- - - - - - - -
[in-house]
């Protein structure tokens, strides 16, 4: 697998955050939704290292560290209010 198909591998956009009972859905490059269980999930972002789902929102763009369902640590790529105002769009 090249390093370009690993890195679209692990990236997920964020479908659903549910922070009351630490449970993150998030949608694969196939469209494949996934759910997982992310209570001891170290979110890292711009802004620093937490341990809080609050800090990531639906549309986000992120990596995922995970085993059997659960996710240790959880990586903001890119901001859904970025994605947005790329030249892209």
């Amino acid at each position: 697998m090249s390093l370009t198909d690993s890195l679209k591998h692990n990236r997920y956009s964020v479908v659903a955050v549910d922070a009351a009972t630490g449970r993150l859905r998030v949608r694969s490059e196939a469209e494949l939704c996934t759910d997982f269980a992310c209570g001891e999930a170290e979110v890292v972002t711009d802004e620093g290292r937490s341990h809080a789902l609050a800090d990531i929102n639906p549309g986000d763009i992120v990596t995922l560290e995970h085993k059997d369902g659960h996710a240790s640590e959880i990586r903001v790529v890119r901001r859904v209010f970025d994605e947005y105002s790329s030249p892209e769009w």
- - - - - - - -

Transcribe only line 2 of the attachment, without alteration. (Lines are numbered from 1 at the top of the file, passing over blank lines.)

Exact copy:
């Protein structure tokens, strides 16, 4: 697998955050939704290292560290209010 198909591998956009009972859905490059269980999930972002789902929102763009369902640590790529105002769009 090249390093370009690993890195679209692990990236997920964020479908659903549910922070009351630490449970993150998030949608694969196939469209494949996934759910997982992310209570001891170290979110890292711009802004620093937490341990809080609050800090990531639906549309986000992120990596995922995970085993059997659960996710240790959880990586903001890119901001859904970025994605947005790329030249892209």